Be A Man. Take Paternity Leave.

Joe Pinsker discusses one way to put peer pressure to good use:

study released in this month’s issue of the American Economic Review suggests a social snowball effect that might counteract the stigma that’s attached to taking time off. It found that fathers who take paternity leave make their brothers 15 percent more likely to do the same. Similarly, dads who see their male coworkers take time off are 11 percent more likely to take leave themselves. …

As things stand now, the theory is that fathers tend to shy away from taking paternity leave because they think taking time off work might damage their professional lives. A 2012 article in Harvard Business Review highlighted research that suggested that “fathers with even a short work absence because of family obligations are recommended for fewer rewards and receive lower performance ratings,” and came to the conclusion that, just as women are being pressured away from prioritizing their professional lives, men are steered away from spending time with their families. Within this framework, the study’s findings make sense: armed with information of how an employer reacts to a peer’s paternity leave, a father will probably be a lot less worried about any unforeseen consequences at work.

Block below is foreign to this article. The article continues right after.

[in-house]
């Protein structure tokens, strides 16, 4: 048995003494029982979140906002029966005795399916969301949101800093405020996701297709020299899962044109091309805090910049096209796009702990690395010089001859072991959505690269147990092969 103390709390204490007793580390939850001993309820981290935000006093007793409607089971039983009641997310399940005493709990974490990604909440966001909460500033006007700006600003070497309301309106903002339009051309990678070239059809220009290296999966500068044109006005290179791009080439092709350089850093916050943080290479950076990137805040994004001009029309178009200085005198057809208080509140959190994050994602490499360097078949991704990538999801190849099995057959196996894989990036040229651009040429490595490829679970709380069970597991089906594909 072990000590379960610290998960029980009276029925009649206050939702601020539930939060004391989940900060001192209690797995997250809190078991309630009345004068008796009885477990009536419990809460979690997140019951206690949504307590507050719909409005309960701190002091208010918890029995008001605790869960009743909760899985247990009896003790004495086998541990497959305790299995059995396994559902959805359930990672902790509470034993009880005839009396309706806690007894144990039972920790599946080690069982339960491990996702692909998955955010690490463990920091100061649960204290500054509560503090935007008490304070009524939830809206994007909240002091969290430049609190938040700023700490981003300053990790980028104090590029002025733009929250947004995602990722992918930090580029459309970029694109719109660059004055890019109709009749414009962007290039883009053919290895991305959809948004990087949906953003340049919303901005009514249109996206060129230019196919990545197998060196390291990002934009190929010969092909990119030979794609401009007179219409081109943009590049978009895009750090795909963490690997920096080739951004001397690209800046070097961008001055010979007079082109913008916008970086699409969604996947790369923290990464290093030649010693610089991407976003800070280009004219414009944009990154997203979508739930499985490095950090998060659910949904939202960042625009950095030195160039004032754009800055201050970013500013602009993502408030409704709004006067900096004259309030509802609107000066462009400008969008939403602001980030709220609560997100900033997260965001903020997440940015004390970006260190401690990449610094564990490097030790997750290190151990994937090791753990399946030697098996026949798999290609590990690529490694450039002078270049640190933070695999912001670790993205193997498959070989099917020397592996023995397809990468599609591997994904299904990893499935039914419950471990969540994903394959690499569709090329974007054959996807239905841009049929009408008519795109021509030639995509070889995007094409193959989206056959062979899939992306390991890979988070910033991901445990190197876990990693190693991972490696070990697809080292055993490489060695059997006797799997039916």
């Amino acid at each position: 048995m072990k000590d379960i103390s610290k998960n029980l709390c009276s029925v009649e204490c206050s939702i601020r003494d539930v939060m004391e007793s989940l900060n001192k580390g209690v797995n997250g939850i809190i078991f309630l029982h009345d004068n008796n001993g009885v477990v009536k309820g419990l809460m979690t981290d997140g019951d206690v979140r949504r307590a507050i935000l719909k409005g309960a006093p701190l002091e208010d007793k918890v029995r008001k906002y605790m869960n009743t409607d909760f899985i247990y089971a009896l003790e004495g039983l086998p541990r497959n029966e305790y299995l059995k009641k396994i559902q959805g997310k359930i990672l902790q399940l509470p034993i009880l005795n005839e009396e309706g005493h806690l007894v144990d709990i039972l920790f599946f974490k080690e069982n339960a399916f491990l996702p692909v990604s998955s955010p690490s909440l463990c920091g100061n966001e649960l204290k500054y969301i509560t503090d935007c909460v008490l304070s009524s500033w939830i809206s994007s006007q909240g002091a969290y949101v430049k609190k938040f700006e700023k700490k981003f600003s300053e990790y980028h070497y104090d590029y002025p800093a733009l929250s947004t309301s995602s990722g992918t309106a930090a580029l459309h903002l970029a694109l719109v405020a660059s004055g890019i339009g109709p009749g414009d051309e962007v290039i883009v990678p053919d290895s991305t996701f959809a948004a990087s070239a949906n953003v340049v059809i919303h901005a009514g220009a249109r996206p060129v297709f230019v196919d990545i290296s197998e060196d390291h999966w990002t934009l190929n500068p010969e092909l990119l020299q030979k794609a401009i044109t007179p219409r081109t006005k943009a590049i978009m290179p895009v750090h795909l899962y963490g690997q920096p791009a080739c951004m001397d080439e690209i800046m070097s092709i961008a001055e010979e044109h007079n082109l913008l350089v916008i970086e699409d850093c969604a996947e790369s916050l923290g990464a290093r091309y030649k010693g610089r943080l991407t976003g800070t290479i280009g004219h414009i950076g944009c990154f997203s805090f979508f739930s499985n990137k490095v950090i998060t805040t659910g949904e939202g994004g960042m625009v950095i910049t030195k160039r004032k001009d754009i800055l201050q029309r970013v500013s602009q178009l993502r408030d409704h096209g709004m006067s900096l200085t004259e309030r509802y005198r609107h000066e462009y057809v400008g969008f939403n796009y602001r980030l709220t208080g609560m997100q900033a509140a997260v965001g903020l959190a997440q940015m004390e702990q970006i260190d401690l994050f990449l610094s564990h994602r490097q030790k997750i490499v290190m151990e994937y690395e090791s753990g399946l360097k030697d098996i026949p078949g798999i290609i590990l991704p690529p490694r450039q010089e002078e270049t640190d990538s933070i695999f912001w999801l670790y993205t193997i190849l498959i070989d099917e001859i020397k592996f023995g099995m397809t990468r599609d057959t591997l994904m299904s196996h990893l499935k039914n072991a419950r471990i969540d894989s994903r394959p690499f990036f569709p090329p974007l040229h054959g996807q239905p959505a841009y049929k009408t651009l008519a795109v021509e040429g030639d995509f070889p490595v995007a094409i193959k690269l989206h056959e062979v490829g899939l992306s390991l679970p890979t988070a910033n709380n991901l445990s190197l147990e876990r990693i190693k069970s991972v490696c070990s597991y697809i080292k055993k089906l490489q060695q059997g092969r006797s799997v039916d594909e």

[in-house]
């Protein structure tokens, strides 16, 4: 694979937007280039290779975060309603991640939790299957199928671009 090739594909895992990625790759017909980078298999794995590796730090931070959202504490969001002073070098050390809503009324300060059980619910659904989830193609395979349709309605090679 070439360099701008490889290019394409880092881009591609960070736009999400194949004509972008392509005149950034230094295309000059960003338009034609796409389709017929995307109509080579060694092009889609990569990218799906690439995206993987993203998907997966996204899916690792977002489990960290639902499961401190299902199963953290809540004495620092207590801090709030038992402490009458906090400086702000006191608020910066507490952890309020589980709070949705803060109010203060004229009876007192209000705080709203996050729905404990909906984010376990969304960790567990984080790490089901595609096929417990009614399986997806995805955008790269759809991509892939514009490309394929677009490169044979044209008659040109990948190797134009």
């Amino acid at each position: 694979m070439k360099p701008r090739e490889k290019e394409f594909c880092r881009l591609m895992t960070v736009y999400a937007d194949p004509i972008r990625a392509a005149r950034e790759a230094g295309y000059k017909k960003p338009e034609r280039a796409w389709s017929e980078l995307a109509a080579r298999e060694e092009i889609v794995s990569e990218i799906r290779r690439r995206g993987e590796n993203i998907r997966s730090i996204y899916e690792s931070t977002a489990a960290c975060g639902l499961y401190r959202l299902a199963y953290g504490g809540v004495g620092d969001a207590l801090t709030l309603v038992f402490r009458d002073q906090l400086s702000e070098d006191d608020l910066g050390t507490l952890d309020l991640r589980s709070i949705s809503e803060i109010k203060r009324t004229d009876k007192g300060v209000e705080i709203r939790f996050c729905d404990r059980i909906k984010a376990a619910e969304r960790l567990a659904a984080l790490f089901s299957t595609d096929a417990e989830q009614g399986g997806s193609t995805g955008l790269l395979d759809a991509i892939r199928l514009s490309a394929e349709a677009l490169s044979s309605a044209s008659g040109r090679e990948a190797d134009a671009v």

Previous Dish on paternity leave here and here.